OFFICERS from the Zimbabwe Republic Police (ZRP) are reportedly taking brides from liquor and merchants and bar owners to allow them to operate way into the night despite government having issued a six to six Curfew as part of measures to prevent the spread of COVID-19.
By Patricia Mashiri
A snap survey by HealthTimes recently shows that bars as well as shebeen operators in both rural and some urban settings were operating beyond the stipulated time. In Harare, places like Dzivarasekwa, Kuwadzana 3, Budiriro, Glenview had thriving shebeens operating throughout the night while in Zimuto, Masvingo North, bars were closing after 11:00 pm.
Commenting on the development, Assistant Commissioner Paul Nyathi, the ZRP Spokesperson said the long arm of the law would soon catch up with the police officers taking brides from business people violating the national lockdown guidelines.
The Public should report any form of corruption especially brides so that we will be able to investigate and culprits should be brought to book.
“The level of COVID-19 regulations compliance in rural areas have been low but we are carrying out awareness campaigns not only as the Police but also the Ministry of Information and Broadcasting services and Ministry of Health and Child Care. It is an ongoing process. We are also engaging traditional leaders so that they will help us spread the information to their subjects. We hope by so doing we will increase the level of compliance,” Assistant Commissioner said.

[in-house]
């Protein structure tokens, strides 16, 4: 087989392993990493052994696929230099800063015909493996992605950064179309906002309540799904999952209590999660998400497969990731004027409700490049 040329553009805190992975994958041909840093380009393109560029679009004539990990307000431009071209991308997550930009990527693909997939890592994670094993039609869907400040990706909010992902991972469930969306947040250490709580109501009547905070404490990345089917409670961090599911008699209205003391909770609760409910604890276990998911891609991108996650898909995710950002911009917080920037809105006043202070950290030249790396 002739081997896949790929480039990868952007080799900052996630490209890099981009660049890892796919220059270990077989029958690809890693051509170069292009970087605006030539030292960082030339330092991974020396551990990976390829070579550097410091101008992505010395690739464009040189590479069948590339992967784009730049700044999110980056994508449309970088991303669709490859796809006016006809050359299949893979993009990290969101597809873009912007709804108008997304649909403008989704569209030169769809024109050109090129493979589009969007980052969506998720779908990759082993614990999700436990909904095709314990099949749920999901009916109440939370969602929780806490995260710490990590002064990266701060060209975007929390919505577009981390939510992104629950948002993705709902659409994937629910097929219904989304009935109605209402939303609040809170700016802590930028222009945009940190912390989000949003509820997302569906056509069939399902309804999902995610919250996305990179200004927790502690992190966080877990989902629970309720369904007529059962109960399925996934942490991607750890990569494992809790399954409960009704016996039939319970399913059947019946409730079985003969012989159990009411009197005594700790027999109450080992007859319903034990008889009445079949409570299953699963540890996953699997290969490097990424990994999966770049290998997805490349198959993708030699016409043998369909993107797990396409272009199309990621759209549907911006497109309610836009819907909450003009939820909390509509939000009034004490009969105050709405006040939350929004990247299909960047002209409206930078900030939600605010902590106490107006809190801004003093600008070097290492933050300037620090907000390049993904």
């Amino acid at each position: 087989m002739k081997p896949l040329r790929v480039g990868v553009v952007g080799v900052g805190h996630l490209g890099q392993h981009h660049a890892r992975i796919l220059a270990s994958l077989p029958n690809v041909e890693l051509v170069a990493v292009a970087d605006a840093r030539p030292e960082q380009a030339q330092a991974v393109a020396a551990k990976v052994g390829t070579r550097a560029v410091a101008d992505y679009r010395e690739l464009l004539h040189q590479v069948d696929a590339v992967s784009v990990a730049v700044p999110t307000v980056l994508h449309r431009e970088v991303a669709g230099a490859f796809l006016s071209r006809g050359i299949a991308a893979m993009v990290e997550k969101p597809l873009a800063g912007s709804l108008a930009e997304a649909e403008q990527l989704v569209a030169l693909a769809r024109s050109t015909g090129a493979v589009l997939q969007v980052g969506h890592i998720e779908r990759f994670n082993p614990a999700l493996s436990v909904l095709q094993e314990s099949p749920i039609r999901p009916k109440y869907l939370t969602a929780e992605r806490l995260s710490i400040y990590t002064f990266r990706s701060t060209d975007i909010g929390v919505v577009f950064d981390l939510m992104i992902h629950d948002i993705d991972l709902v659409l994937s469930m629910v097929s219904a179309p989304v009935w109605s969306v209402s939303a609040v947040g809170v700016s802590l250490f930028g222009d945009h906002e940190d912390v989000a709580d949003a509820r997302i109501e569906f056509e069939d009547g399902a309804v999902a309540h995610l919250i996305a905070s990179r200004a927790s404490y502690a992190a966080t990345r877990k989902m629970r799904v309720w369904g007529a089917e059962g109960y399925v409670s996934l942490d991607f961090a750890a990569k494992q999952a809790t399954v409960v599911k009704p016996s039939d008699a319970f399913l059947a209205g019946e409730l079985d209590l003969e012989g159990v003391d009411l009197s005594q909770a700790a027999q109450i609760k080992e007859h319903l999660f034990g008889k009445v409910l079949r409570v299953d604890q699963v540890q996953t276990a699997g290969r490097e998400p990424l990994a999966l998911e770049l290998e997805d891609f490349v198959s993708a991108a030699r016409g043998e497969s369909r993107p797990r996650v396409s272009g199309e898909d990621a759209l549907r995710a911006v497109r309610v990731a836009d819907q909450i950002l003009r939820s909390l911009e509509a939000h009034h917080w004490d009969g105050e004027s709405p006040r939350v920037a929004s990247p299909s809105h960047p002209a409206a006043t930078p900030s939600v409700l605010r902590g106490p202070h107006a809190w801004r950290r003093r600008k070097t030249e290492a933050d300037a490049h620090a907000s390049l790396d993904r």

Meanwhile, Mr Itai Rusike, the Executive Director for the Community Working Group On Health (CWGH) said poor adherence to the WHO Covid-19 recommended guidelines and protocols in the rural areas was mainly due to information gaps.
“Tackling disinformation and misinformation will require a multilingual public education campaign with respectful discussion and informed community participation. If Zimbabwe is to achieve herd immunity, we need a lot more people including those in rural areas to be willing to take up the vaccine jab and also continue to properly wear the face masks, avoid public gatherings especially funerals and regularly washing their hands with soap and running water and use of alcohol based hand sanitisers.
“Public trust will now have to be rebuilt in the vaccine itself and requires an urgent, widespread communication strategy and plan that speaks to the rural communities in their local indigenous languages. Community Health Workers should be capacitated and supported to carry out Covid-19 literacy, education and awareness activities in the rural areas as they are trusted sources of information,”said Mr Rusike.